This post may contain editorial samples and/or affiliate links. We may earn a commission on your sales.
Author: Rachel Lindsay
Genre: Non-Fiction / Mental Health
Publisher: Grand Central Publishing
Release Date: September 4, 2018
A graphic memoir about the treatment of mental illness, treating mental illness as a commodity, and the often unavoidable choice between sanity and happiness.
In her early twenties in New York City, diagnosed with bipolar disorder, Rachel Lindsay takes a job in advertising in order to secure health care coverage for her treatment. But work takes a strange turn when she is promoted onto the Pfizer account and suddenly finds herself on the other side of the curtain, developing ads for an antidepressant drug. She is the audience of the work she's been pouring over and it highlights just how unhappy and trapped she feels, stuck in an endless cycle of treatment, insurance, and medication. Overwhelmed by the stress of her professional life and the self-scrutiny it inspires, she begins to destabilize and while in the midst of a crushing job search, her mania takes hold.
Her altered mindset yields a simple solution: to quit her job and pursue life as an artist, an identity she had abandoned in exchange for medical treatment. When her parents intervene, she finds herself hospitalized against her will, and stripped of the control she felt she had finally reclaimed. Over the course of her two weeks in the ward, she struggles in the midst of doctors, nurses, patients and endless rules to find a path out of the hospital and this cycle of treatment. One where she can live the life she wants, finding freedom and autonomy, without sacrificing her dreams in order to stay well.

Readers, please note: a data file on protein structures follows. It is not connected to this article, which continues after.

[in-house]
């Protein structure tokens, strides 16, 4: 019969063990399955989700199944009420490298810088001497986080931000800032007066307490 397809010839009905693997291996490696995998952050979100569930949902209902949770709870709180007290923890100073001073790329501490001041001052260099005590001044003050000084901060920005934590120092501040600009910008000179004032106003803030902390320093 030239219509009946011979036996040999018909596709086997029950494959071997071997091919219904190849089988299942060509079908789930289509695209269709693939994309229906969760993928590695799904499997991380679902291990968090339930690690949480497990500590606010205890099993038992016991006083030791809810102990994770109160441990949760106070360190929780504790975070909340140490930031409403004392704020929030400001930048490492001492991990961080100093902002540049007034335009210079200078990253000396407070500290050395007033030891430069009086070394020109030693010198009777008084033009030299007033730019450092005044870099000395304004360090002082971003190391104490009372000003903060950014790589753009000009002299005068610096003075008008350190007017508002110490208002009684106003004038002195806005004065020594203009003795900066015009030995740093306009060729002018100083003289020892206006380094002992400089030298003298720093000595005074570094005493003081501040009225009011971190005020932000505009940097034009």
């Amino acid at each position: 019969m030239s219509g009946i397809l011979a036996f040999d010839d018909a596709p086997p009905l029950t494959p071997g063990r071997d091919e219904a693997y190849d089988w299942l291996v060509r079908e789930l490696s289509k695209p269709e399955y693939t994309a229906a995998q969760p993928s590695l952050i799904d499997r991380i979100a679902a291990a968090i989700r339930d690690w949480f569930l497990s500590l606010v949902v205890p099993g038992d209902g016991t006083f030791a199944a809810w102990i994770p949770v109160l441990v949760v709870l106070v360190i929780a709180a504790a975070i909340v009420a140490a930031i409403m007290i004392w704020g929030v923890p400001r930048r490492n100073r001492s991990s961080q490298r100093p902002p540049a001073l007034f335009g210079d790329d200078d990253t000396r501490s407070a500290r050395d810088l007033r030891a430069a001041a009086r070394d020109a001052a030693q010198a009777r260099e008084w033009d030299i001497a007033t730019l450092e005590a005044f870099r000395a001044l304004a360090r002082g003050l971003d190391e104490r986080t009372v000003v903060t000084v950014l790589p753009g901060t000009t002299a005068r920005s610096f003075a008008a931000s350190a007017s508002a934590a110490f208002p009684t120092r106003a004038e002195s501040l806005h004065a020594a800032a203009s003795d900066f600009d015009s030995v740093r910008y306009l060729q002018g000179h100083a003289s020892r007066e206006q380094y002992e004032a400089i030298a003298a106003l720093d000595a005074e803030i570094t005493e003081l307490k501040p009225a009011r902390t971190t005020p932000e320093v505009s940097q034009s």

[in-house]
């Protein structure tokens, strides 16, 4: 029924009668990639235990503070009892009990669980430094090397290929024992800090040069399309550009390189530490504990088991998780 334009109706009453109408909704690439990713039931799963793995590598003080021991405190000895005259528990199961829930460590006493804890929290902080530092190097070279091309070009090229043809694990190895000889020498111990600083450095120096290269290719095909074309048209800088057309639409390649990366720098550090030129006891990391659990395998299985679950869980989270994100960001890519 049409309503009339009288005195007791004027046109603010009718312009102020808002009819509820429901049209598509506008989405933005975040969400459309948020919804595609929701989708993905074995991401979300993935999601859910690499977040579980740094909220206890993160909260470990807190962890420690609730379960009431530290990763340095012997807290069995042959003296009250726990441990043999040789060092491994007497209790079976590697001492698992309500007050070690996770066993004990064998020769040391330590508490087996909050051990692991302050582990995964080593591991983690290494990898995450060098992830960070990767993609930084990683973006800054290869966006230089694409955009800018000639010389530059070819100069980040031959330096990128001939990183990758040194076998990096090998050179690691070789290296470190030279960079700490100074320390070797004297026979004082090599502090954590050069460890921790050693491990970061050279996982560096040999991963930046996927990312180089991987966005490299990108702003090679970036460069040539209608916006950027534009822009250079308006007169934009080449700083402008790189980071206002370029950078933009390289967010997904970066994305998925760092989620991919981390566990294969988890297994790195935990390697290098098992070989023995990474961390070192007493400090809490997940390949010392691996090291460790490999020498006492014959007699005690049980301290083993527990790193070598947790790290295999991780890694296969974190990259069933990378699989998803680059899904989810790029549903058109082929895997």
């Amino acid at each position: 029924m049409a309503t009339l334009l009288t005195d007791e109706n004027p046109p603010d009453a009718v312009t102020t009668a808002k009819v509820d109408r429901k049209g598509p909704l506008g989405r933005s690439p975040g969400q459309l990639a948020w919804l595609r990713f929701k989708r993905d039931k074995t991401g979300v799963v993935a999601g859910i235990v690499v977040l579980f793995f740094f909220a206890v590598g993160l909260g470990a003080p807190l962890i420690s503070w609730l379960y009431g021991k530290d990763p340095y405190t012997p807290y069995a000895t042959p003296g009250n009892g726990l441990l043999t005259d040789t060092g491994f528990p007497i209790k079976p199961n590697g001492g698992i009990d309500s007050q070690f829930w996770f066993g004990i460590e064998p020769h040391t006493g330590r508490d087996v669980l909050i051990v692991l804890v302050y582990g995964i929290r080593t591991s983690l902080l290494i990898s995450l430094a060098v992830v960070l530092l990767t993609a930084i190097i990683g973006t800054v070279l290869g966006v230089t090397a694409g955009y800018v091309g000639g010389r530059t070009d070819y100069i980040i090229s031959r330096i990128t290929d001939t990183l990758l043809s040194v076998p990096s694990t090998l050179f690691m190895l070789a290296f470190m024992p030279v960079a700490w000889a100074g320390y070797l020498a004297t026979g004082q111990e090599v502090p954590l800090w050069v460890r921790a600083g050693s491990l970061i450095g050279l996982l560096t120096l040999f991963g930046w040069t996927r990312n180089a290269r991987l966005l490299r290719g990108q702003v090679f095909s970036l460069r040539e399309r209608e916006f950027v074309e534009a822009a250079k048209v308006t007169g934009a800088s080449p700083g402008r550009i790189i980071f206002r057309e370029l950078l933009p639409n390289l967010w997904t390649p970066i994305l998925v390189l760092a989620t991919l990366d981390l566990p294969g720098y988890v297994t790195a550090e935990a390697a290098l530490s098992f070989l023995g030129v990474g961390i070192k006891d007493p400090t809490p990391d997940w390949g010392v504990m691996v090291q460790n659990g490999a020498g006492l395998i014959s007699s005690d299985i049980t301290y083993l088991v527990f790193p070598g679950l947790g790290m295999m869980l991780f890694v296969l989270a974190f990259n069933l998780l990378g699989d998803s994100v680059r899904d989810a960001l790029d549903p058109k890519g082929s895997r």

My Review of Rx:
Bipolar and mental illness as a whole is a very important and serious topic that is not talked about nearly enough. I applaud Rachel for putting her story out there for others to read and understand.
My husband is Bipolar and although he’s more prone to the depression, he does become Manic at times. There are actually 2 common forms of Bipolar, Bipolar 1 (more manic episodes) and Bipolar 2 (more depression episodes).
Rachel appears to show signs of Bipolar 1 in this book. Unfortunately, my husband has been hospitalized many times for his Bipolar. It’s never easy for the patient or the family.
This book is a very good example of what the struggle is really like. People that have never had a loved one with a mental illness tend to think if they just take their medication then they will be “normal” or stable. This is so no the case. Sometimes medication stops working, and it’s a struggle, in general, to find what medication will work at all.
This is a great quick read (since it’s in comic form) for anyone to read that wants a small insight of what struggling with a mental illness is really like.